Thursday, September 19, 2019

Fixators for Lengthening. Fun?

External fixators are devices that rest outside of the skin.  They can be used to stabilize broken bones (although not used very often for this purpose today) or to correct a short or angled extremity/ bone.  We use fixators to lengthen small bones such as the thumb to allow pinch or to grow the forearm to assure that the two bones of the forearm are nearly the same length.  The forearm is interesting because if the bones are not the same length, the wrist can deviate and/ or the elbow can dislocate or shift out of position.  Neither of these are good.  So, if we can avoid those problems by lengthening the short bone, it can be a real help.  I have previously blogged about fixators of different varities HERE.

There are three common reasons why we lengthen a forearm bone
1) Multiple hereditary exostosis (MHE).  In this case, the ulna is often short and the radius is at risk for dislocating at the elbow.  See my other posts on this topic HERE.

2) Radial longitudinal deficiency (RLD).  In this case, the radius is short and, if there is a radius present, it can be lengthening to balance the wrist.  See other posts HERE.

3) A trauma or injury which affects the growth plate of the radius.  This may be a fracture near the growth plate of the distal radius which affects growth and leads to a long ulna.  Or, an infection of the growth plate can have the same effect. 

This patient had multiple infections around the time of birth.  The infection affected her thumb and index finger and has led to a short radius.  We have elected to lengthen her radius with a fixator to achieve balance and hopefully avoid future problems.  Here are x-rays showing the short radius bone.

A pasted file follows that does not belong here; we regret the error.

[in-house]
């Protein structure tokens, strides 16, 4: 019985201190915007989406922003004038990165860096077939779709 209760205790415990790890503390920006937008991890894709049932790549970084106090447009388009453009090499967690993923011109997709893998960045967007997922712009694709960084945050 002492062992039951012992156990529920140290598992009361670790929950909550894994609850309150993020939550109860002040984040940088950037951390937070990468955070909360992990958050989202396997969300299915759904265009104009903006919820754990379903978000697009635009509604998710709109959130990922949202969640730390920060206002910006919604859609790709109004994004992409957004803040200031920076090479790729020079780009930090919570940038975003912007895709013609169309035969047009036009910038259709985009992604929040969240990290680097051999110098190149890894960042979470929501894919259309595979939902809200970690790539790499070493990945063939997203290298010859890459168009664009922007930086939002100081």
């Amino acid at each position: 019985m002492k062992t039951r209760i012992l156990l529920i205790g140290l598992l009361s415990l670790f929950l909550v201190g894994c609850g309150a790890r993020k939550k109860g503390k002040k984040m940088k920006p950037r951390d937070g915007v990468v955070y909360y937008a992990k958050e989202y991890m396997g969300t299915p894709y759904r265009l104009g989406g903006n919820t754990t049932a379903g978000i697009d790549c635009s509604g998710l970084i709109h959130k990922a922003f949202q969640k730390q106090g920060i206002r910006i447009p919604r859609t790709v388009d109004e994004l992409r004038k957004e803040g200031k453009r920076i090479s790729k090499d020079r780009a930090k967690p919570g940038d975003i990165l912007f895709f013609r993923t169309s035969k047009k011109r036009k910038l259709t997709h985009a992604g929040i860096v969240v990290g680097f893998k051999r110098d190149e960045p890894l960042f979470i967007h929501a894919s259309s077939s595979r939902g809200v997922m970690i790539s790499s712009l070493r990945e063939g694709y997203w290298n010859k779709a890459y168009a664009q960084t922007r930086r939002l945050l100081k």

Short radius related to infection affecting the growth plate

At the time of surgery, we applied a fixator to lengthen the bone.
External fixator to lengthen the radius.  The cut in the one (osteotomy) is visible- this is where we will lengthen the bone
over time.
The idea is that with slow stretching of the bone, the bone will grow.  Typically we 'turn
the dial' on the fixator 2-4 times each day.  This lengthens the bone from 1/2 of a millimeter to a full millimeter each day.  We do this slowly to allow the body to make enough bone so that after we lengthen (and then give the bone time to get stronger), we can remove the fixator and the bone will be strong!  The fixator is on the arm different times for each patient depending on how much length is needed and how much bone is created.

This young lady shows that the fixator is no big deal!  She has had her fixator about 2 weeks and is doing really, really well with it.  Super cute and, surprisingly, a little shy here.



Thanks to mom for allowing her daughter to share her experience!  What an amazing kid and amazing family.  I have had the pleasure of knowing this family since shortly after birth and I am so happy to have had this chance to get to know them and watch her grow!

Charles A. Goldfarb, MD              
My Bio at Washington University     
email: congenitalhand@wustl.edu

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